Wot Cheor Geordie
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|Running time||30 minutes|
|Country of origin||United Kingdom|
|Language(s)||English - Geordie dialect|
|Starring||Varying week by week|
|Opening theme||Whereivvor ye gan ye’re sure te find a Geordie|
|Ending theme||Whereivvor ye gan ye’re sure te find a Geordie|
Wot Cheor Geordie was an early attempt by the BBC to produce a radio variety programme broadcast from Regional Studios and in a local dialect. Wot Cheor is a greeting in Geordie dialect.
Wot Cheor Geordie was a radio variety programme broadcast from the BBC Regional Studios in Newcastle. It began in the early 1940s and continued until 1956. It featured songs, plays and sketches, all in dialect; some were only moderately successful, while others were considered outstanding. Generally, the programme was a great success.
In 1948 the programme title was included under the "variety" category in the BBC publicity file and it this fact brought it to the notice of London, who requested a recording. A tape was sent from Newcastle with an assurance that the dialect would be toned down and this could be done without losing its humour,
Prior to this, in the 1930s the BBC attempted to expand into the regions by using local materials and local dialects (but very carefully and gently). The North East of England was no exception, and on 9 June 1937 a sketch was broadcast. It utilised the fictitious character "Geordie Marley" who had been created by Newcastle comic writer Captain Walter Dierecx . The sketch was as follows :-
Programme announcer – This is This is the Northern Programme. Here’s a tale about the day the Marley’s spent going to the place where the Blaydon Races were run. The famous races that the song was written about were held seventy-five years ago today…....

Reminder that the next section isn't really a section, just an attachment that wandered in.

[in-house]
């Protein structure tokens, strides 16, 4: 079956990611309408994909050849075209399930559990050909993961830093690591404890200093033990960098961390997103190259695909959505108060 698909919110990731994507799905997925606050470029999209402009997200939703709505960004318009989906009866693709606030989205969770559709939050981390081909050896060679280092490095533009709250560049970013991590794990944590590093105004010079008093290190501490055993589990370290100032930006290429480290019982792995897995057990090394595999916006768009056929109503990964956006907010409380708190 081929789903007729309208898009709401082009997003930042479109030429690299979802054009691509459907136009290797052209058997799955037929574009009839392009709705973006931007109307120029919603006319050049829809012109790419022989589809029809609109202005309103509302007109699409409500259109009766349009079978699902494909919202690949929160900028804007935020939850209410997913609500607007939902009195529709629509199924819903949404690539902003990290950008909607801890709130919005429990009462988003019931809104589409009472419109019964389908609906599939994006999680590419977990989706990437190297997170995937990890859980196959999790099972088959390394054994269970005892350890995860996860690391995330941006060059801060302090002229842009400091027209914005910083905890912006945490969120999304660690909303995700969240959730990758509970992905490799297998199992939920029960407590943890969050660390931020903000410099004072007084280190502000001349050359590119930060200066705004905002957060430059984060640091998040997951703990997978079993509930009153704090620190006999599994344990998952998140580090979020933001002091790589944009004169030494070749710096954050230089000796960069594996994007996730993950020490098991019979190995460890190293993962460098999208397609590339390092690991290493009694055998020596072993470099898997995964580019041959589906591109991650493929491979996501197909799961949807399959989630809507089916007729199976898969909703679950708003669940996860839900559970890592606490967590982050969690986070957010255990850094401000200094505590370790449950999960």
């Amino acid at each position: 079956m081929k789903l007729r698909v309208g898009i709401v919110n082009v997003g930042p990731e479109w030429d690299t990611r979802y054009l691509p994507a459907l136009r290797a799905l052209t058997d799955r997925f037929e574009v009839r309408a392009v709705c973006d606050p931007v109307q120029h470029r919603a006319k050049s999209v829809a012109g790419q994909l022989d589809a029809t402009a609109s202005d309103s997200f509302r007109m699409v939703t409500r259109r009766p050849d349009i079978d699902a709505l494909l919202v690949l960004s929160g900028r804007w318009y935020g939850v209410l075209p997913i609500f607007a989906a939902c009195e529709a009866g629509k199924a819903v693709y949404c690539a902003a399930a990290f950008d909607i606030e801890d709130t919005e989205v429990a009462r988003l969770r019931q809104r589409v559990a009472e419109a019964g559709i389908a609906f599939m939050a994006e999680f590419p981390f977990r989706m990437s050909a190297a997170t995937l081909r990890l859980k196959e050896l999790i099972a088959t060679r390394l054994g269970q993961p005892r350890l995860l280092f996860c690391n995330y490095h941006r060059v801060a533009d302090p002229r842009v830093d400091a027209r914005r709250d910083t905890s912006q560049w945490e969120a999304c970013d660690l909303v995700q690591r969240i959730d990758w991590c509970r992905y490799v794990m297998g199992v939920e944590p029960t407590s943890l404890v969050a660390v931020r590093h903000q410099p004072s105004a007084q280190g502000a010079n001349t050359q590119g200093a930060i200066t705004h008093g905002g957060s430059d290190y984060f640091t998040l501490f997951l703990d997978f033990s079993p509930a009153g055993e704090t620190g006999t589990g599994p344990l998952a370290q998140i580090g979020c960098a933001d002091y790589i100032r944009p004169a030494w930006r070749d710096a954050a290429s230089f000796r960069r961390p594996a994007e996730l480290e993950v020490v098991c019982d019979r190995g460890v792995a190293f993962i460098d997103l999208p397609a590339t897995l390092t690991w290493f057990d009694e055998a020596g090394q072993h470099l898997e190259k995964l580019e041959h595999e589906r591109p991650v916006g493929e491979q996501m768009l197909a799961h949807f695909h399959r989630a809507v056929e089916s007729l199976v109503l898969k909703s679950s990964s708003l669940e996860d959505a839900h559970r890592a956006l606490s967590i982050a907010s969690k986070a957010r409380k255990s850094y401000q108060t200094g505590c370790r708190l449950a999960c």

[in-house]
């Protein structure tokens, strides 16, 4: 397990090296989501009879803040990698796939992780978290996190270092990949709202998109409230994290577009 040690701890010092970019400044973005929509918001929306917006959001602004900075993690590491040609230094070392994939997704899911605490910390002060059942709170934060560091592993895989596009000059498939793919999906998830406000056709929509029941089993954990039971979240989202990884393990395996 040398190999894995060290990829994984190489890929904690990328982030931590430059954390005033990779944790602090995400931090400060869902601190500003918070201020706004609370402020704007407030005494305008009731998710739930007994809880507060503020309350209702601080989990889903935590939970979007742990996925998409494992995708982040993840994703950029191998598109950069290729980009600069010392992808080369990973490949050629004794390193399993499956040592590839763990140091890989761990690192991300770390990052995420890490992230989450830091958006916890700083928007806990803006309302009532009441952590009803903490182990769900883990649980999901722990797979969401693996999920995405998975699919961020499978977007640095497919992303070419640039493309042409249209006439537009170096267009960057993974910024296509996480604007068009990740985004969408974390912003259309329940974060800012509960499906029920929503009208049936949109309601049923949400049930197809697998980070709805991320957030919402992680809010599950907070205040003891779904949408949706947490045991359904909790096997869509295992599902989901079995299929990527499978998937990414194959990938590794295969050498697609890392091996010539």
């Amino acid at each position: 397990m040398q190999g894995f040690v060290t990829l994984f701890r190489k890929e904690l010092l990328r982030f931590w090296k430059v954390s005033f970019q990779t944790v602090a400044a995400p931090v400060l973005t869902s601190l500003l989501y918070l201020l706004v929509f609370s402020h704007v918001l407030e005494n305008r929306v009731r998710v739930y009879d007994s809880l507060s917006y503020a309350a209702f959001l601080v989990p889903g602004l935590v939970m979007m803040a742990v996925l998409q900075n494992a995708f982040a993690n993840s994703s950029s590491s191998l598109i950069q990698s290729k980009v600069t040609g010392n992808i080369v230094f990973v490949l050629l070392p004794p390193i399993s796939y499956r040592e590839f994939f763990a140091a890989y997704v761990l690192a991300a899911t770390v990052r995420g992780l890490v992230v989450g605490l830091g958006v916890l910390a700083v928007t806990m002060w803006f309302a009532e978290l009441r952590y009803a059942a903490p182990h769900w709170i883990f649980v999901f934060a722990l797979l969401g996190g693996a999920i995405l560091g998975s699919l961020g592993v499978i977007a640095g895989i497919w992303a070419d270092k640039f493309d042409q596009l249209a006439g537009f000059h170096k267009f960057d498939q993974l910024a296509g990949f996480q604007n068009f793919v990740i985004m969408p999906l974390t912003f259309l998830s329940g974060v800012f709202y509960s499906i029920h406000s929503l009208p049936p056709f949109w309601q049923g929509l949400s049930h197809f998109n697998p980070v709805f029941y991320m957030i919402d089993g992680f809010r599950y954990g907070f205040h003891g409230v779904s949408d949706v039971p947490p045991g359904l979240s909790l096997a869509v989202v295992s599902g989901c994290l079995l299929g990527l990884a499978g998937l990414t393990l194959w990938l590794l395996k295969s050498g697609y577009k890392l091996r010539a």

Marley – (after humming the concluding bars) Hillo!, ah’ll back ye knaa wat the tune is? Ay hinnies, "Blaydon Races", Tyneside’s National Anthem. Did any owlder folk ivor gan te the Blaydon Races? Ah ownly went theor wance, an’ that was the day the ninth o’ June, an’ it wes some race an’ all mind ye. Ah’ll tell ye aboot it"
The cast of entertainers, writers etc. varied from week to week. These are some of the regulars :-
- In 1948 Leonard Barras sent a sketch for consideration, was immediately accepted and became as regular writer
- Jack Robson, an Annitsford, (Northumberland born schoolmaster who wrote many songs, many of which were written for, or used in, the programme. He is responsible for "Whereivvor ye gan ye’re sure te find a Geordie" which became the show’s signature tune.
- Norman Turnbull too was a regular source of material for the show
- In the 1950s Bobby Thompson, known as "The Little Waster" was introduced to the programme and was a great success from the beginning. He has been describes as the "Tyneside Al Read" but this is unfair as both men developed independently. He appeared fairly regularly on the programme informing the audience of his wife, debt and the dole
- The Northumberland Serenaders and the Willie Walker Band became famous and appreciated as far away as London
- The Five Smith Brothers, who opened the act with "Hello, hello, hello, hello, hello. (with each brother singing, each one going higher up the scale and the last one a much longer note) This is Mr & Mrs Smith’s five little boys, who are saying to you …..". They appeared on the Royal Variety Performance Shows of 1950 and 1955
- Esther McCracken introduced the programme for many years
- editors Adrian Green and A. J. Pollard (2007). Regions and Regionalism in History – Regional Identities in North East England 1300-2000. The Boydell Press, Woodbridge. ISBN 978-1-84383-335-2.
- Jordan, Richard (1949). This is the North of England Home Service (Manchester 1948). pp. on page 24.
- BBC,WAC Northern Region Scripts, Walter Diericx, Blaydon Races, A Tale of Geordie Marley. 1937.
- Mortimore, Peter (3 April 2008). "Leonard Barras". The Guardian. London.
- Denselow, Robin (2010-10-26). "Jez Lowe and The Bad Pennies Wotcheor! Review". BBC.